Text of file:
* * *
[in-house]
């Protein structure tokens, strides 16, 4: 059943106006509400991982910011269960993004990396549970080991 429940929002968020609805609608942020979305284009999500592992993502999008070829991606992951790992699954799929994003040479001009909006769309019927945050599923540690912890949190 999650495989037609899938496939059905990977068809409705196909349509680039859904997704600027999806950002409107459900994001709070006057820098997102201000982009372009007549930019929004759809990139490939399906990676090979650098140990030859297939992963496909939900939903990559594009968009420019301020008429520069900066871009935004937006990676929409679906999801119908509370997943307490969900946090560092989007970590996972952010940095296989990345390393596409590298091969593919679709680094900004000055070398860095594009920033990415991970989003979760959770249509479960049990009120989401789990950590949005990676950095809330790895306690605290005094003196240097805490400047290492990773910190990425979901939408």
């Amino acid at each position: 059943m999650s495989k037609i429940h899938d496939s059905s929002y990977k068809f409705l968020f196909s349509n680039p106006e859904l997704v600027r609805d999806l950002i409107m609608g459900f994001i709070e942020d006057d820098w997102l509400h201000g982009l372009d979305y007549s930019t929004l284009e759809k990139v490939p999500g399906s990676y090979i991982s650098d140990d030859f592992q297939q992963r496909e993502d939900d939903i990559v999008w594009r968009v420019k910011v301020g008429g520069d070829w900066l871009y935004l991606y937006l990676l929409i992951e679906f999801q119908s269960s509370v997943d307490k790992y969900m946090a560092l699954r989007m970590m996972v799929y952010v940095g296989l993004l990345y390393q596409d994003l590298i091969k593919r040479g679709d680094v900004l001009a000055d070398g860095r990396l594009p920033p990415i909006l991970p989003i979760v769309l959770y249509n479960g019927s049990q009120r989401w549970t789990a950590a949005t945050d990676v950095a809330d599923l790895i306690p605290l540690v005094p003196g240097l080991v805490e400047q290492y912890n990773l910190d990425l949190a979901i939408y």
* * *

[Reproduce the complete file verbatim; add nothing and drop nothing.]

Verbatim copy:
[in-house]
């Protein structure tokens, strides 16, 4: 059943106006509400991982910011269960993004990396549970080991 429940929002968020609805609608942020979305284009999500592992993502999008070829991606992951790992699954799929994003040479001009909006769309019927945050599923540690912890949190 999650495989037609899938496939059905990977068809409705196909349509680039859904997704600027999806950002409107459900994001709070006057820098997102201000982009372009007549930019929004759809990139490939399906990676090979650098140990030859297939992963496909939900939903990559594009968009420019301020008429520069900066871009935004937006990676929409679906999801119908509370997943307490969900946090560092989007970590996972952010940095296989990345390393596409590298091969593919679709680094900004000055070398860095594009920033990415991970989003979760959770249509479960049990009120989401789990950590949005990676950095809330790895306690605290005094003196240097805490400047290492990773910190990425979901939408």
């Amino acid at each position: 059943m999650s495989k037609i429940h899938d496939s059905s929002y990977k068809f409705l968020f196909s349509n680039p106006e859904l997704v600027r609805d999806l950002i409107m609608g459900f994001i709070e942020d006057d820098w997102l509400h201000g982009l372009d979305y007549s930019t929004l284009e759809k990139v490939p999500g399906s990676y090979i991982s650098d140990d030859f592992q297939q992963r496909e993502d939900d939903i990559v999008w594009r968009v420019k910011v301020g008429g520069d070829w900066l871009y935004l991606y937006l990676l929409i992951e679906f999801q119908s269960s509370v997943d307490k790992y969900m946090a560092l699954r989007m970590m996972v799929y952010v940095g296989l993004l990345y390393q596409d994003l590298i091969k593919r040479g679709d680094v900004l001009a000055d070398g860095r990396l594009p920033p990415i909006l991970p989003i979760v769309l959770y249509n479960g019927s049990q009120r989401w549970t789990a950590a949005t945050d990676v950095a809330d599923l790895i306690p605290l540690v005094p003196g240097l080991v805490e400047q290492y912890n990773l910190d990425l949190a979901i939408y």